1.Climbing Fushimi Inari (Kyoto)
Fushimi Inari is known for its 10,000 torii gates and 12,000 steps. One cannot help but be in awe with the wonders of its beauty. Climbing can be a challenge but the feeling of being wrapped in an embrace of Japan will ease all of your weary bones. I almost reached the summit but unfortunately had to heading back down early because my friend and I needed to return the yukata that we had rented. I highly recommend renting a kimono or yukata to have a more complete experience (and to get those gorgeous pictures). There are plenty of rental shops to choose from at the base of Fushimi Inari.
2. Conquering the Shimanami Kaido cycling course (Hiroshima)
I must admit, I was not expecting this to be as difficult as it was. It felt like my legs were trying to die on their own. The course covers 6 islands that connect Onomichi, Hiroshima and Imabari, Ehime. The course offers a standard route for people like myself who are just cycling for leisure and an intermediate route for more extreme cyclists who dare a challenge.
You have to pass by so many steep roads so proper exercise and conditioning weeks before you ride is a must. This is one requisite step I forgot to do so I ended up with sore legs and arms that night. Nevertheless, the experience was absolutely worth it. The views were breathtakingly captivating.
3. Wearing kimono in Asakusa (Tokyo)
Asakusa is the home of Sensoji Temple and Nakamise Dori. If you visit Tokyo, chances are you will end up visiting these sites because of its popularity. Asakusa is where I wore a kimono for the very first time. I was so happy about the service and the quality I got from the rental shop. Even now, it was the prettiest kimono I have worn. I loved its color and how it resonated with the cherry blossoms of spring in Japan. I highly recommend experiencing it. Don't worry about feeling out of place because there are many people who rent kimono and walk around this area.
4. Visiting the Big 3: Disneyland, Disney Sea, and Universal Studios (Chiba & Osaka)
I can’t decide which I love the most among the three famous theme parks in Japan so I ended up choosing all of them. Contrary to popular belief that Tokyo Disney Resort is located in Tokyo, it is actually located in Urayasu, a city in Chiba Prefecture just at the border of Tokyo. Its strategic location makes it far from central Tokyo but near enough to visit it from there. It will take you less than an hour by train.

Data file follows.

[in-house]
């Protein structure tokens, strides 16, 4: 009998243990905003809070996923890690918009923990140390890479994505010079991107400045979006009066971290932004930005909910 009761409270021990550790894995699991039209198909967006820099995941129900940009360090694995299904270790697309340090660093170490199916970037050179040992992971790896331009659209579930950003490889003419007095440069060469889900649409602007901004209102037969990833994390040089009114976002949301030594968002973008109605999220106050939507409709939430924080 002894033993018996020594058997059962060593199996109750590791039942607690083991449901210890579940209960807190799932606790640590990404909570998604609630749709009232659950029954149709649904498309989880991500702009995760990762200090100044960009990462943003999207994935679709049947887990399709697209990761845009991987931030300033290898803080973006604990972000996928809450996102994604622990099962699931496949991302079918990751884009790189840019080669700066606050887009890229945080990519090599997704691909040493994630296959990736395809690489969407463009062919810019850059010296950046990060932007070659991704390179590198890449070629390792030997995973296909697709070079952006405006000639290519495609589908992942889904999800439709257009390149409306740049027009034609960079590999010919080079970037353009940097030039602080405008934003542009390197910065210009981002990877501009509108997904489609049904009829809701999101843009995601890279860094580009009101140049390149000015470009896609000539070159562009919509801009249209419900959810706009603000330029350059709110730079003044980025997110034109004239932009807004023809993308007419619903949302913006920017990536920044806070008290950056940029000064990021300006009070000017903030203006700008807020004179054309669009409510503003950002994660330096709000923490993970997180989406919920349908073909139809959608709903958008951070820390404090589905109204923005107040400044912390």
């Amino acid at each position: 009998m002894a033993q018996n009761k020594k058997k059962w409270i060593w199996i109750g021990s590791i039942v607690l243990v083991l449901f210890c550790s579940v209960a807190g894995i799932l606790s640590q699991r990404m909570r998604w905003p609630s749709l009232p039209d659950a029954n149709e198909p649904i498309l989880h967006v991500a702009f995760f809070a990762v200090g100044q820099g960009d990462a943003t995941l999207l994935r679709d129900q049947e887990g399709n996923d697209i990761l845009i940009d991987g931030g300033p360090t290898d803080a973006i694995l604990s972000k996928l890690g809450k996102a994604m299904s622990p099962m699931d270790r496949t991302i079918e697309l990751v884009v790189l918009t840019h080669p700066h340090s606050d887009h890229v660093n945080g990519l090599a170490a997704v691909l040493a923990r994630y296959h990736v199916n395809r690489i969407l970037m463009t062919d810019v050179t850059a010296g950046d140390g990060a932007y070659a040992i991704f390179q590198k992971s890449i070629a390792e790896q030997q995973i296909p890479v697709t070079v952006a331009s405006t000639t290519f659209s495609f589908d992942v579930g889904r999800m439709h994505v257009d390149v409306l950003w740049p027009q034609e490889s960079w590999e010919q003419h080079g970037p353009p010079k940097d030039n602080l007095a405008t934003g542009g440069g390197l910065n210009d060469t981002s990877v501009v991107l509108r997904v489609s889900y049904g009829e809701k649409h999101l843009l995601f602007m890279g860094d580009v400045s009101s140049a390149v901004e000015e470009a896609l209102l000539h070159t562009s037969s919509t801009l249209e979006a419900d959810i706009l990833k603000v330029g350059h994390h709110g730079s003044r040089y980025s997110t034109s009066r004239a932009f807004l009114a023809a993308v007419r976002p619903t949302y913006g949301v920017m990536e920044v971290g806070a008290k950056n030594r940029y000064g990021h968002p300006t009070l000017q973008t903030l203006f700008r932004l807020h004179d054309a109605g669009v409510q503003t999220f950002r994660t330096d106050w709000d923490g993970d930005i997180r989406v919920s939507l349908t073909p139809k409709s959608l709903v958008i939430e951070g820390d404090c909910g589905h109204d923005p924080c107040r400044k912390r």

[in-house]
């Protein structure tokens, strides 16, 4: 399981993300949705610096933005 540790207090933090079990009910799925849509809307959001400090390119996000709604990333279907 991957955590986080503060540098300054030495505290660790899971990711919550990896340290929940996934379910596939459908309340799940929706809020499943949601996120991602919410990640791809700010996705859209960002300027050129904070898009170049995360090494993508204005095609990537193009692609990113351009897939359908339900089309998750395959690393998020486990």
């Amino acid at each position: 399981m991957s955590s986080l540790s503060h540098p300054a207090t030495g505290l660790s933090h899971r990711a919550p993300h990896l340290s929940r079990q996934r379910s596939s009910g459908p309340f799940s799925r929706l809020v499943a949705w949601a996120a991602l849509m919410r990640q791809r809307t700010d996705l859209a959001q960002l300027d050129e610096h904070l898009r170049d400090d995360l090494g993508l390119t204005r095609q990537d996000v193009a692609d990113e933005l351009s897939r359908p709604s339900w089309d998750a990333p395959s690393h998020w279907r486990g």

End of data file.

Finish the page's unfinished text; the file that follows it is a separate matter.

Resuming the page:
Comparing the two Disney resorts, I enjoyed the parades in Disneyland more but I found the rides in Disney Sea more enjoyable. As for Universal Studios, the Wizarding World of Harry Potter was my ultimate favorite because I am a Potterhead.
Just a word of advice, the lines in all three theme parks are insanely long so try to research on how you can maximize your time there. Bring something that will entertain you while queueing because you’re going to need it.
5. Trying my luck at Japan Local Buddy customizable tours (Tokyo)
The first time I ever visited Japan was frightening because it was my first ever solo travel. I thought I was crazy to pick a non-English speaking country for my first time abroad. I absolutely had no idea on how to interact with the people there. Then, I stumbled upon Japan Local Buddy, an organization that offers international tourists to enter their desired activities and locations they wish to explore in Japan. The organization will then link you to a volunteer local guide.
I tried booking a tour for my first ever full day in Japan (I arrived late evening the previous day). I wasn’t expecting a feedback to be honest because I indicated a biking tour instead of a walking tour. Then lo and behold, someone agreed to show me around. I panicked and began researching about etiquettes and proper social interactions. Who can blame me, right? Back then, it will be my first time and already I’m going to spend the whole day with a local. I have a general idea what Japanese people are but I didn’t have a Japanese friend back then as reference. This made the experience extra special. My guide gave me an embodiment of what a Japanese woman should be like and she became my first ever Japanese friend.